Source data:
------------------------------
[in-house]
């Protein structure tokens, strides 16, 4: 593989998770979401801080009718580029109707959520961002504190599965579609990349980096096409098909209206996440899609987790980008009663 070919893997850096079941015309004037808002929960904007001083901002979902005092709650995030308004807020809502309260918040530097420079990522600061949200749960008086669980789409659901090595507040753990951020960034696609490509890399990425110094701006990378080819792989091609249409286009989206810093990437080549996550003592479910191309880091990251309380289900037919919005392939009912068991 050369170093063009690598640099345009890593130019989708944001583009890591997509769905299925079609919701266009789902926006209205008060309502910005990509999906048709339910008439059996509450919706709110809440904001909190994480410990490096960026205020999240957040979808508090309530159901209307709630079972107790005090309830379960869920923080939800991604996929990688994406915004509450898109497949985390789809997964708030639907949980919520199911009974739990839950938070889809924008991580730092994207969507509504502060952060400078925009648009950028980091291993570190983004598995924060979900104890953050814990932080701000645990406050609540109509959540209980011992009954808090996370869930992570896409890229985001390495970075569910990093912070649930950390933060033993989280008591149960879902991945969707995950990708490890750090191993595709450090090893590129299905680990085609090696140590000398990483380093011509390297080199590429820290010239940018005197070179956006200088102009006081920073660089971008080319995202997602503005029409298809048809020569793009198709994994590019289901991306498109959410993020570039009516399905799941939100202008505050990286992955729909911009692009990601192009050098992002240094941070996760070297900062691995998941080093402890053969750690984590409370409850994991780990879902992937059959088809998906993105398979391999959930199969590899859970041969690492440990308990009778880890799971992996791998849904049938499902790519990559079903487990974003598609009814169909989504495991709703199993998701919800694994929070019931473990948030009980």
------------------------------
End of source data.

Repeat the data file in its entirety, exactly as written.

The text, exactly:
[in-house]
């Protein structure tokens, strides 16, 4: 593989998770979401801080009718580029109707959520961002504190599965579609990349980096096409098909209206996440899609987790980008009663 070919893997850096079941015309004037808002929960904007001083901002979902005092709650995030308004807020809502309260918040530097420079990522600061949200749960008086669980789409659901090595507040753990951020960034696609490509890399990425110094701006990378080819792989091609249409286009989206810093990437080549996550003592479910191309880091990251309380289900037919919005392939009912068991 050369170093063009690598640099345009890593130019989708944001583009890591997509769905299925079609919701266009789902926006209205008060309502910005990509999906048709339910008439059996509450919706709110809440904001909190994480410990490096960026205020999240957040979808508090309530159901209307709630079972107790005090309830379960869920923080939800991604996929990688994406915004509450898109497949985390789809997964708030639907949980919520199911009974739990839950938070889809924008991580730092994207969507509504502060952060400078925009648009950028980091291993570190983004598995924060979900104890953050814990932080701000645990406050609540109509959540209980011992009954808090996370869930992570896409890229985001390495970075569910990093912070649930950390933060033993989280008591149960879902991945969707995950990708490890750090191993595709450090090893590129299905680990085609090696140590000398990483380093011509390297080199590429820290010239940018005197070179956006200088102009006081920073660089971008080319995202997602503005029409298809048809020569793009198709994994590019289901991306498109959410993020570039009516399905799941939100202008505050990286992955729909911009692009990601192009050098992002240094941070996760070297900062691995998941080093402890053969750690984590409370409850994991780990879902992937059959088809998906993105398979391999959930199969590899859970041969690492440990308990009778880890799971992996791998849904049938499902790519990559079903487990974003598609009814169909989504495991709703199993998701919800694994929070019931473990948030009980």